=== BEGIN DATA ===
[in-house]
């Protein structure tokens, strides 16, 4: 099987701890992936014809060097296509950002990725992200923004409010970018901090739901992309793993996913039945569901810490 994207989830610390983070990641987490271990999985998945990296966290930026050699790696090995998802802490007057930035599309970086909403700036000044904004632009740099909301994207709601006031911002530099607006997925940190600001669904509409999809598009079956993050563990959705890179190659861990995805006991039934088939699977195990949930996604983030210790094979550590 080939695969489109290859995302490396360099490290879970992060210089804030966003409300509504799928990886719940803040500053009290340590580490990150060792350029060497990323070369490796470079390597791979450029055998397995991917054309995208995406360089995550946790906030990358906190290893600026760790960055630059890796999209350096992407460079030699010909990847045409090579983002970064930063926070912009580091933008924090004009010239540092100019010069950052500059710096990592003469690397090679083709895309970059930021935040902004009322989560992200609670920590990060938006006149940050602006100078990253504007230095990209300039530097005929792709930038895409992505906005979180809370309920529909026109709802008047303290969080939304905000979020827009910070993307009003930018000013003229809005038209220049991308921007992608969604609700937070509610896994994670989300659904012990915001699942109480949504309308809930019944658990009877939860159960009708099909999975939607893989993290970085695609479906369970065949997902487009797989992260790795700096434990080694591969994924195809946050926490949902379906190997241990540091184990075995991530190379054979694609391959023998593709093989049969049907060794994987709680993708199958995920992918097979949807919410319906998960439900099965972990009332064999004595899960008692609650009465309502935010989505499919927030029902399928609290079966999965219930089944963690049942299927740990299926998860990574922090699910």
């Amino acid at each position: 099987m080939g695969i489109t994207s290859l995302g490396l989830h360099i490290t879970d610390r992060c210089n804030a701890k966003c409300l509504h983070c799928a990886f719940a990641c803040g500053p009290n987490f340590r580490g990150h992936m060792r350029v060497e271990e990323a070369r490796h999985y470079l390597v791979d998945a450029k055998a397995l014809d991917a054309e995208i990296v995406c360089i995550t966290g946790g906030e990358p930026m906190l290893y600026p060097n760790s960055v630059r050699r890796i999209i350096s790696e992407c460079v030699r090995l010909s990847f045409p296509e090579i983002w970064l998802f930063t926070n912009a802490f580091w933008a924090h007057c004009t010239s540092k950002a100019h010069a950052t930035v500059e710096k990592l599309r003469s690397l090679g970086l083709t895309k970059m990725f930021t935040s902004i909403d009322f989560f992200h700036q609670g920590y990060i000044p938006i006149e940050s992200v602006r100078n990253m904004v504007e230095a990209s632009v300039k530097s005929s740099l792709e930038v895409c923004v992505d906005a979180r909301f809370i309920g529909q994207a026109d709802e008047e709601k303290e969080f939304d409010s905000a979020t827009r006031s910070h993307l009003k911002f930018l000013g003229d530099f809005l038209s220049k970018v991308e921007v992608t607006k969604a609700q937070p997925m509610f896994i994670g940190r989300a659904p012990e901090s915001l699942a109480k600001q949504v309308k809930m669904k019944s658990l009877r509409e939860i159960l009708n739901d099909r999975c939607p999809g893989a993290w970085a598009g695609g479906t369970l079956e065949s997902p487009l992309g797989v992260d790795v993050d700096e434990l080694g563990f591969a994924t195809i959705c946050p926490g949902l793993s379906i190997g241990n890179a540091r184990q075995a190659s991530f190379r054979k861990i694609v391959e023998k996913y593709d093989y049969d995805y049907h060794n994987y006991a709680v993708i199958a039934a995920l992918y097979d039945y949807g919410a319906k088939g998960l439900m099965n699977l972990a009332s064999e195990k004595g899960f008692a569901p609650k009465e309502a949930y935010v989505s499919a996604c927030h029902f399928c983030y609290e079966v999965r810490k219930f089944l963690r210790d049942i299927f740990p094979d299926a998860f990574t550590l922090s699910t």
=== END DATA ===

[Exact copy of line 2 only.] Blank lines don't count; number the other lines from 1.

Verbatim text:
């Protein structure tokens, strides 16, 4: 099987701890992936014809060097296509950002990725992200923004409010970018901090739901992309793993996913039945569901810490 994207989830610390983070990641987490271990999985998945990296966290930026050699790696090995998802802490007057930035599309970086909403700036000044904004632009740099909301994207709601006031911002530099607006997925940190600001669904509409999809598009079956993050563990959705890179190659861990995805006991039934088939699977195990949930996604983030210790094979550590 080939695969489109290859995302490396360099490290879970992060210089804030966003409300509504799928990886719940803040500053009290340590580490990150060792350029060497990323070369490796470079390597791979450029055998397995991917054309995208995406360089995550946790906030990358906190290893600026760790960055630059890796999209350096992407460079030699010909990847045409090579983002970064930063926070912009580091933008924090004009010239540092100019010069950052500059710096990592003469690397090679083709895309970059930021935040902004009322989560992200609670920590990060938006006149940050602006100078990253504007230095990209300039530097005929792709930038895409992505906005979180809370309920529909026109709802008047303290969080939304905000979020827009910070993307009003930018000013003229809005038209220049991308921007992608969604609700937070509610896994994670989300659904012990915001699942109480949504309308809930019944658990009877939860159960009708099909999975939607893989993290970085695609479906369970065949997902487009797989992260790795700096434990080694591969994924195809946050926490949902379906190997241990540091184990075995991530190379054979694609391959023998593709093989049969049907060794994987709680993708199958995920992918097979949807919410319906998960439900099965972990009332064999004595899960008692609650009465309502935010989505499919927030029902399928609290079966999965219930089944963690049942299927740990299926998860990574922090699910």